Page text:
So Stein, the chef of Bruxie, a new waffle emporium in Glendale, found refuge at the homes of friends. "It all worked out, because I had friends whose mothers were amazing cooks, and every Friday for like five years in a row, I was a fixture at their dinner table," remembers Stein, whose professional dreams at the time drifted not toward cooking, but toward the deep blue sea.
He went to the University of Miami to study the organisms of the ocean, and to make a little extra cash, he took a gig at an outpost of Blimpie, a nationwide sandwich chain. It was just a part-time job, but it significantly altered his career path. "The staff there took a lot of care when it came to their product, and there was a deliberateness to what I was doing that resonated with me," says Stein, who left college -- and marine biology -- behind to explore culinary opportunities. "I finished my first year of college, dropped out, moved back to New York and became a bartender, spending whatever downtime I had in the kitchen, watching the guys on the line," says Stein. Restaurants "became so interesting to me."
And so did the cookbooks he was reading. "A friend of mine gave me a copy of Jacques Pépin's La Technique for my nineteenth birthday, and then someone else gave me Escoffier's "Black Book," and my head just started to swim; I couldn't gather cooking information fast enough, and all I was doing was thinking about food," says Stein, who eventually became a student at the Culinary Institute of America in Hyde Park, and then a sojourning chef in Austria and Switzerland, where he cooked in highfalutin, multi-starred restaurants.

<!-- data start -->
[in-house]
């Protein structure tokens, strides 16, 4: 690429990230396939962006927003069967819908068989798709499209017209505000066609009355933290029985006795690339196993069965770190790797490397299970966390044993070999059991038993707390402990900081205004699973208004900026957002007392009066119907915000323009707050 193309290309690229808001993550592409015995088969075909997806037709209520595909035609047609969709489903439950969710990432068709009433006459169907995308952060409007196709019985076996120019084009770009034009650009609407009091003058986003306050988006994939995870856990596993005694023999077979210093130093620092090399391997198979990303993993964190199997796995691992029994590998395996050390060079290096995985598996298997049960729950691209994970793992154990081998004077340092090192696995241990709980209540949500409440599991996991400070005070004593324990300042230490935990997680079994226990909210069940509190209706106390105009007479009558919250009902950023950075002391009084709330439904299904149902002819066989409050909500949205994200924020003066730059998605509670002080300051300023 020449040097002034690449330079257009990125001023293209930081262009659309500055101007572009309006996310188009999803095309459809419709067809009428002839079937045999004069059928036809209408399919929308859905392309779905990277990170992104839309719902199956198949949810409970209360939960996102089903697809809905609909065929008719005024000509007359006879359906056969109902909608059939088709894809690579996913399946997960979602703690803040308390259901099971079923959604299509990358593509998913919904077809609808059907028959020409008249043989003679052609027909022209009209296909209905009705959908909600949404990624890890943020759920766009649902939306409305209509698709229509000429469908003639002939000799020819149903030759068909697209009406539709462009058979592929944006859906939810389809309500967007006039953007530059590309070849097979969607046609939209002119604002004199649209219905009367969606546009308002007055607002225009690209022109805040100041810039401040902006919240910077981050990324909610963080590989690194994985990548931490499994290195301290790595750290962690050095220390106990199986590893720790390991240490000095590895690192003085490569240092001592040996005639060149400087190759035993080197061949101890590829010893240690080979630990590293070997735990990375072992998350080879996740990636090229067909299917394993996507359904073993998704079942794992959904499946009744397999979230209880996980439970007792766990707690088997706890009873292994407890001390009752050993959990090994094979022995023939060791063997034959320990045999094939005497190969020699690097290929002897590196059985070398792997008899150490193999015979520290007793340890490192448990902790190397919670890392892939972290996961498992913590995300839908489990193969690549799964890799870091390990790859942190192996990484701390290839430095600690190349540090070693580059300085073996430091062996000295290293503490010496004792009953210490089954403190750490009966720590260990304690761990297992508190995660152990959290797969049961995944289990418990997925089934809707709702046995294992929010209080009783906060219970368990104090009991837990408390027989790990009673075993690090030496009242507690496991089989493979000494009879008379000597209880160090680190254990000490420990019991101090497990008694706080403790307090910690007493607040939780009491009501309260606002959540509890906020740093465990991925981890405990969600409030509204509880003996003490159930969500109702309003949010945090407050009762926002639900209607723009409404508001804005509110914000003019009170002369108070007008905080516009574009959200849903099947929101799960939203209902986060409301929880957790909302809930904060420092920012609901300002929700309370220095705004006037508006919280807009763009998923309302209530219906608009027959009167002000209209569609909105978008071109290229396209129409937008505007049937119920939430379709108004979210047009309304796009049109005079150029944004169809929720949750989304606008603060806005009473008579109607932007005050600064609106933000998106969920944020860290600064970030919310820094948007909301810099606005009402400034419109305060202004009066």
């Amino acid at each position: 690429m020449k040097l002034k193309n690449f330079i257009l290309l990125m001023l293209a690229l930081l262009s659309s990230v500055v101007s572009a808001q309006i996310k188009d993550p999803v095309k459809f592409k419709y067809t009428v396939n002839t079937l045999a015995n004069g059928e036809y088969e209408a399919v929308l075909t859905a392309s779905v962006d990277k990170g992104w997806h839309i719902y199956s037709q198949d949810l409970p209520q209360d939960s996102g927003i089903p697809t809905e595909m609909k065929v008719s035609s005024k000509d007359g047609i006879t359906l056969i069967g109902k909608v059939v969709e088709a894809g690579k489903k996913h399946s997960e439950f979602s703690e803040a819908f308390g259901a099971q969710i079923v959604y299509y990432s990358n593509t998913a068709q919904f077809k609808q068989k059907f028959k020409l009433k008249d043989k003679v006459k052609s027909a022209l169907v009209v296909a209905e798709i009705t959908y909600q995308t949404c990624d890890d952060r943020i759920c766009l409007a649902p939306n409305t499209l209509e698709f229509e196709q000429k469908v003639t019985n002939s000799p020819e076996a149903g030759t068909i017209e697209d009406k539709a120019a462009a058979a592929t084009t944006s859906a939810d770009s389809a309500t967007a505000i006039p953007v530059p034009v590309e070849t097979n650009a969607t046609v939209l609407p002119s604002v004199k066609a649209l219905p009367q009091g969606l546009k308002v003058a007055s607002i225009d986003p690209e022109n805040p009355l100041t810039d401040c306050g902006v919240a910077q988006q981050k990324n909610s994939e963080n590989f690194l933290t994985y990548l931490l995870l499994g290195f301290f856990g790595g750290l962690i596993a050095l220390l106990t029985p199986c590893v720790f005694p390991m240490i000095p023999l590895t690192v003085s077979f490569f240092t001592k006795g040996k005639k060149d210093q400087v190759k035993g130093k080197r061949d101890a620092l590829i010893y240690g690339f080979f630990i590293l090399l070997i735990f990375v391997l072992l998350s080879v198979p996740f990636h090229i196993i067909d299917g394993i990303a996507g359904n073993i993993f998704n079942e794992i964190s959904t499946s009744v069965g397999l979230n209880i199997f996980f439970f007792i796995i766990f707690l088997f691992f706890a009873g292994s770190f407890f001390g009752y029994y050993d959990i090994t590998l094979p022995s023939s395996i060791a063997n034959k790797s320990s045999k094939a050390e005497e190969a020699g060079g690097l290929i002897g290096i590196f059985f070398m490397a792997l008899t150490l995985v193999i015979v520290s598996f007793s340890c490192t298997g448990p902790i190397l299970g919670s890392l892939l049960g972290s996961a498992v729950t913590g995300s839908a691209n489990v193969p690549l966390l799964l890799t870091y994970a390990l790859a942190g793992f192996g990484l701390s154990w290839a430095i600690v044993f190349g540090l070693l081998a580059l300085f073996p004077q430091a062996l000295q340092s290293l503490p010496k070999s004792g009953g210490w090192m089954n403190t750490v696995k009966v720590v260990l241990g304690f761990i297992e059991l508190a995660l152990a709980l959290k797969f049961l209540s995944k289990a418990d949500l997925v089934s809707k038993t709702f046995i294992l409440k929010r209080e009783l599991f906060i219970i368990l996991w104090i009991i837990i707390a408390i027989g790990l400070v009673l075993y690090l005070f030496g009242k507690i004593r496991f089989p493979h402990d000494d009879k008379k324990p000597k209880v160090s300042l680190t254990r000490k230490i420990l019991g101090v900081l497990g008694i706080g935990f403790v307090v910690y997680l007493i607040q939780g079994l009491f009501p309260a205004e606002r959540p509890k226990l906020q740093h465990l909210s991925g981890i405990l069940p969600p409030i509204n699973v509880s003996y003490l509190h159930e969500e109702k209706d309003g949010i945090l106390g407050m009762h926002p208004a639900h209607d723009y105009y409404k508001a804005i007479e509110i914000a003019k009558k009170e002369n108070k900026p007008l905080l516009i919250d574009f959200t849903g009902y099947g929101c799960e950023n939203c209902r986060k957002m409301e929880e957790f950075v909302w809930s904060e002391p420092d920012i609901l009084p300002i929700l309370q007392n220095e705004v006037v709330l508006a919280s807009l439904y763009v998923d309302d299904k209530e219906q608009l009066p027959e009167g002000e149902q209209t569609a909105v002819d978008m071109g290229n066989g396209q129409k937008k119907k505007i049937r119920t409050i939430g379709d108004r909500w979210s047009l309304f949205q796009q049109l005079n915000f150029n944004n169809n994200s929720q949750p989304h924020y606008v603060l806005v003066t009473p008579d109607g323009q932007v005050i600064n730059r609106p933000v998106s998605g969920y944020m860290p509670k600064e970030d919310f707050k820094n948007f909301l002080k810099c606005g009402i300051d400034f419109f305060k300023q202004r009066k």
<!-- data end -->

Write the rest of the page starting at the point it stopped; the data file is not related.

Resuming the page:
He spent just over a year in European kitchens before returning to New York and "knocking on the door of every French restaurant," he remembers. Le Cirque, a then-legendary house of fuss, snobbery and undeniable cooking talent, let him in. He snagged a job as a saucier, cooking for famous -- and infamous -- heavyweights like former president Richard Nixon. And, he jokes, "the staff gave me all the Evian I could drink."
He moved on to cook at a private club and then headed to Aspen by way of Copper Mountain. "Both my wife -- she's a pastry chef -- and I interviewed for jobs at Copper, which went really well, but then we went to Aspen for the day and ended up staying there for five years," says Stein. He spent four of those years as the sous-chef of the now-defunct Gordon's, in its heyday one of Aspen's most see-and-be-seen restaurants.